Apache Hive is an SQL-like software used with Hadoop to give users the capability of performing SQL-like queries on its language, HiveQL, quickly and efficiently. It also offers users additional query and analytical abilities, which are not available on traditional SQL structures.
With Apache Hive, users can use HiveQL or traditional MapReduce systems, depending on individual needs and preferences. Hive is particularly ideal for analyzing large datasets (petabytes) and includes various storage options.
Hive is full of unique tools that allow users to quickly and efficiently perform data queries and analysis. In order to make full use of all these tools, users need to use best practices for Hive implementation. If you’re wondering how to scale Apache Hive, here are ten ways to make the most of Hive performance.
- Partitioning Tables:
Hive partitioning is an effective method to improve the query performance on larger tables. Partitioning allows you to store data in separate sub-directories under table location. It dramatically helps the queries which are queried upon the partition key(s). Although the selection of partition key is always a prudent decision, it should always be a low cardinal attribute. For example, if your data is associated with the time dimension, then the date could be a good partition key. Similarly, if data is associated with location, like a country or state, it’s a good idea to have hierarchical partitions like country/state.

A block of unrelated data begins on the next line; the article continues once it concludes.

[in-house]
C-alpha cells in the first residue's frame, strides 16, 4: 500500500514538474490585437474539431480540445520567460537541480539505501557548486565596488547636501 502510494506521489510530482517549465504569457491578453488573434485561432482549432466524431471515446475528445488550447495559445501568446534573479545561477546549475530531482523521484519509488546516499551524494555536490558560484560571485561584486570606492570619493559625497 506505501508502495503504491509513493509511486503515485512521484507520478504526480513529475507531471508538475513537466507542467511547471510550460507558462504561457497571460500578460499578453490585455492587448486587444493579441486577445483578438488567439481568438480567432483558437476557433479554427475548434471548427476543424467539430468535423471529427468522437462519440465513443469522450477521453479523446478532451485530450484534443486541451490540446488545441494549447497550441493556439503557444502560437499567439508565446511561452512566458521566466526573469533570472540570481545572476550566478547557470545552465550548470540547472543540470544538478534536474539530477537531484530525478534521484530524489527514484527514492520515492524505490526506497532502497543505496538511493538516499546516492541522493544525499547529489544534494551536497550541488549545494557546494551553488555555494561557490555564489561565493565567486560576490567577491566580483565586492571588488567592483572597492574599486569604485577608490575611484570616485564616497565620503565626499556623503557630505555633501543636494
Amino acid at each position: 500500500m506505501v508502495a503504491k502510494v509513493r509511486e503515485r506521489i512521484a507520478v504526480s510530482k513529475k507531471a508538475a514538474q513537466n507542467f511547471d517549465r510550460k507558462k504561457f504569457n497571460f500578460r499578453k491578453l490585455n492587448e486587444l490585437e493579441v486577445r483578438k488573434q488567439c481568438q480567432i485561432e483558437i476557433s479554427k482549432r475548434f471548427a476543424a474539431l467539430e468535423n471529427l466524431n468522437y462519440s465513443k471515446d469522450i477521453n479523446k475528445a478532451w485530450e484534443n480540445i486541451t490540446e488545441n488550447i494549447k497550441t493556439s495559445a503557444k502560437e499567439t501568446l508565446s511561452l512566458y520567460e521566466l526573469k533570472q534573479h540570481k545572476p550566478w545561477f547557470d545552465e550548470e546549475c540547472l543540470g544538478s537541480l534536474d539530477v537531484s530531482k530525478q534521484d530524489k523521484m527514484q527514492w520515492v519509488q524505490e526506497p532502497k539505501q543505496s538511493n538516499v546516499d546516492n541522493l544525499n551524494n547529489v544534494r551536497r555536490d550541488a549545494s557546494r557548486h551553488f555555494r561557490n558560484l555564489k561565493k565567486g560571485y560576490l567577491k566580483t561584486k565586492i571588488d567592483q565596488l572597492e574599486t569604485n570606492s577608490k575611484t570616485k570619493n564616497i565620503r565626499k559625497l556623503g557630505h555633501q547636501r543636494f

- De-normalizing data:
Normalization is a standard process used to model your data tables with certain rules to deal with a redundancy of data and anomalies. In simpler words, if you normalize your data sets, you end up creating multiple relational tables which can be joined at the run time to produce the results. Joins are expensive and complicated operations to perform and are common reasons for performance issues. Because of that, it’s a good idea to avoid highly normalized table structures because they require to join queries to derive the desired metrics.
- Compress map/reduce output:
Compression techniques significantly reduce the intermediate data volume, which internally minimizes the amount of data transfers between mappers and reducers. All this generally occurs over the network. Compression can be applied to the mapper and reducer output individually. Keep in mind that gzip-compressed files are not splittable. That means this should be applied with caution. Compressed file size should not be larger than a few hundred megabytes. Otherwise, it can potentially lead to an imbalanced job. Other options of compression codec could be snappy, lzo, bzip, etc.
- Map join:
Map joins are efficient if a table on the other side of a join is small enough to fit in the memory. Hive supports a parameter, hive.auto.convert.join, which suggests that Hive tries to map join automatically when it’s set to “true.” When using this parameter, be sure the auto-convert is enabled in the Hive environment.
Additionally, it’s essential to ensure the bucketing flag is set (SET hive.enforce.bucketing=true;) every time before writing data to the bucketed table. To leverage the bucketing in the join operation, we should SET hive.optimize.bucketmapjoin=true. This setting hints to Hive to do bucket level join during the map stage join. It also reduces the scan cycles to find a particular key because bucketing ensures that the key is present in a specific bucket.